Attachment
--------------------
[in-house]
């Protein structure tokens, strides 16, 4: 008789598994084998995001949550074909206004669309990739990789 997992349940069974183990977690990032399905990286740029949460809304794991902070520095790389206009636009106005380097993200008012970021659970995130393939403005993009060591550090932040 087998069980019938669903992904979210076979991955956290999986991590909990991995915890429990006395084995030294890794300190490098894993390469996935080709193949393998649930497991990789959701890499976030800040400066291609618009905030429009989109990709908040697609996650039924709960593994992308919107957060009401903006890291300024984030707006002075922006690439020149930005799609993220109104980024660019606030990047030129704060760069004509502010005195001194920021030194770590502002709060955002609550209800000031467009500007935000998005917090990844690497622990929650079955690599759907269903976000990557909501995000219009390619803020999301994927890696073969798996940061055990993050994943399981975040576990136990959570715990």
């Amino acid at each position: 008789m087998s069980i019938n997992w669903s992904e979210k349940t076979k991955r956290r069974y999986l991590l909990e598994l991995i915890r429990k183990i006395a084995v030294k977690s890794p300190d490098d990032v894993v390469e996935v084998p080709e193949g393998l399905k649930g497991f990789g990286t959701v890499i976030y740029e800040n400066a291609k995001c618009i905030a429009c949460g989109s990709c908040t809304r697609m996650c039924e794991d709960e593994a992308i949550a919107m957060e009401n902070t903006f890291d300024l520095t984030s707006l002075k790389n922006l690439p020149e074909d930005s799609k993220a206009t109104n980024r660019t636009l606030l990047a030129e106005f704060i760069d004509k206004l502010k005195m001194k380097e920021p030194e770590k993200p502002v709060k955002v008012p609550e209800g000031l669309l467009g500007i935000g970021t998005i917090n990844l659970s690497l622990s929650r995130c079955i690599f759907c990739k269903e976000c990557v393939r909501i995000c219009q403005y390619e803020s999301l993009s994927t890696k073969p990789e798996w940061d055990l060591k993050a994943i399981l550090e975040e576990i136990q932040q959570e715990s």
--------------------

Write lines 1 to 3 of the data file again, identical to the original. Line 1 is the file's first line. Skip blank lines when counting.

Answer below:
[in-house]
């Protein structure tokens, strides 16, 4: 008789598994084998995001949550074909206004669309990739990789 997992349940069974183990977690990032399905990286740029949460809304794991902070520095790389206009636009106005380097993200008012970021659970995130393939403005993009060591550090932040 087998069980019938669903992904979210076979991955956290999986991590909990991995915890429990006395084995030294890794300190490098894993390469996935080709193949393998649930497991990789959701890499976030800040400066291609618009905030429009989109990709908040697609996650039924709960593994992308919107957060009401903006890291300024984030707006002075922006690439020149930005799609993220109104980024660019606030990047030129704060760069004509502010005195001194920021030194770590502002709060955002609550209800000031467009500007935000998005917090990844690497622990929650079955690599759907269903976000990557909501995000219009390619803020999301994927890696073969798996940061055990993050994943399981975040576990136990959570715990």
């Amino acid at each position: 008789m087998s069980i019938n997992w669903s992904e979210k349940t076979k991955r956290r069974y999986l991590l909990e598994l991995i915890r429990k183990i006395a084995v030294k977690s890794p300190d490098d990032v894993v390469e996935v084998p080709e193949g393998l399905k649930g497991f990789g990286t959701v890499i976030y740029e800040n400066a291609k995001c618009i905030a429009c949460g989109s990709c908040t809304r697609m996650c039924e794991d709960e593994a992308i949550a919107m957060e009401n902070t903006f890291d300024l520095t984030s707006l002075k790389n922006l690439p020149e074909d930005s799609k993220a206009t109104n980024r660019t636009l606030l990047a030129e106005f704060i760069d004509k206004l502010k005195m001194k380097e920021p030194e770590k993200p502002v709060k955002v008012p609550e209800g000031l669309l467009g500007i935000g970021t998005i917090n990844l659970s690497l622990s929650r995130c079955i690599f759907c990739k269903e976000c990557v393939r909501i995000c219009q403005y390619e803020s999301l993009s994927t890696k073969p990789e798996w940061d055990l060591k993050a994943i399981l550090e975040e576990i136990q932040q959570e715990s």